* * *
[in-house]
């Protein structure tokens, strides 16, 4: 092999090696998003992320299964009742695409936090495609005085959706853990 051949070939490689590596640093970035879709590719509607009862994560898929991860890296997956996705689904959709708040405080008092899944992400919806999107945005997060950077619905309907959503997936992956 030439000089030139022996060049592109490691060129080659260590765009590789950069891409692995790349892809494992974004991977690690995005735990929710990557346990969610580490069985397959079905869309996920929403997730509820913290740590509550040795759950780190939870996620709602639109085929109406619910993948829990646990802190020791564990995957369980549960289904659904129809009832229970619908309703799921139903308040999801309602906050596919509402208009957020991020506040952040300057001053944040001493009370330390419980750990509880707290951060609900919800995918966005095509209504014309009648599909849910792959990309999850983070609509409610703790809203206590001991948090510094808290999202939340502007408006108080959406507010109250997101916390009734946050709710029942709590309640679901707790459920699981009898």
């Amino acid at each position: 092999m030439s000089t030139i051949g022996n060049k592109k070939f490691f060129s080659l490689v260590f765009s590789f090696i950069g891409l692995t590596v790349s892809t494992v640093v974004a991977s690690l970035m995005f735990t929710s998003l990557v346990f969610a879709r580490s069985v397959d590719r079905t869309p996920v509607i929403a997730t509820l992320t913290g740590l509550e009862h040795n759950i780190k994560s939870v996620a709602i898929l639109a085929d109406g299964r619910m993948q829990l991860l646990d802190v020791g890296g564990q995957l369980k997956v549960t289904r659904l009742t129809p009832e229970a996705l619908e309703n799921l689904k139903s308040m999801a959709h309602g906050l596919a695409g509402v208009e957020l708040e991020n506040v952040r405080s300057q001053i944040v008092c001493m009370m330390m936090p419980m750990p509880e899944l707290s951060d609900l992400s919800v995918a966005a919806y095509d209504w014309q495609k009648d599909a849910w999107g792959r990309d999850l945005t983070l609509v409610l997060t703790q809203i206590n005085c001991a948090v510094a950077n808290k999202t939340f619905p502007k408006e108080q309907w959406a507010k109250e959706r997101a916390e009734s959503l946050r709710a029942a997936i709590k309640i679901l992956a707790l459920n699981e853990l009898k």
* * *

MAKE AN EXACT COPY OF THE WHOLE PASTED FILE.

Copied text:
[in-house]
């Protein structure tokens, strides 16, 4: 092999090696998003992320299964009742695409936090495609005085959706853990 051949070939490689590596640093970035879709590719509607009862994560898929991860890296997956996705689904959709708040405080008092899944992400919806999107945005997060950077619905309907959503997936992956 030439000089030139022996060049592109490691060129080659260590765009590789950069891409692995790349892809494992974004991977690690995005735990929710990557346990969610580490069985397959079905869309996920929403997730509820913290740590509550040795759950780190939870996620709602639109085929109406619910993948829990646990802190020791564990995957369980549960289904659904129809009832229970619908309703799921139903308040999801309602906050596919509402208009957020991020506040952040300057001053944040001493009370330390419980750990509880707290951060609900919800995918966005095509209504014309009648599909849910792959990309999850983070609509409610703790809203206590001991948090510094808290999202939340502007408006108080959406507010109250997101916390009734946050709710029942709590309640679901707790459920699981009898």
């Amino acid at each position: 092999m030439s000089t030139i051949g022996n060049k592109k070939f490691f060129s080659l490689v260590f765009s590789f090696i950069g891409l692995t590596v790349s892809t494992v640093v974004a991977s690690l970035m995005f735990t929710s998003l990557v346990f969610a879709r580490s069985v397959d590719r079905t869309p996920v509607i929403a997730t509820l992320t913290g740590l509550e009862h040795n759950i780190k994560s939870v996620a709602i898929l639109a085929d109406g299964r619910m993948q829990l991860l646990d802190v020791g890296g564990q995957l369980k997956v549960t289904r659904l009742t129809p009832e229970a996705l619908e309703n799921l689904k139903s308040m999801a959709h309602g906050l596919a695409g509402v208009e957020l708040e991020n506040v952040r405080s300057q001053i944040v008092c001493m009370m330390m936090p419980m750990p509880e899944l707290s951060d609900l992400s919800v995918a966005a919806y095509d209504w014309q495609k009648d599909a849910w999107g792959r990309d999850l945005t983070l609509v409610l997060t703790q809203i206590n005085c001991a948090v510094a950077n808290k999202t939340f619905p502007k408006e108080q309907w959406a507010k109250e959706r997101a916390e009734s959503l946050r709710a029942a997936i709590k309640i679901l992956a707790l459920n699981e853990l009898k």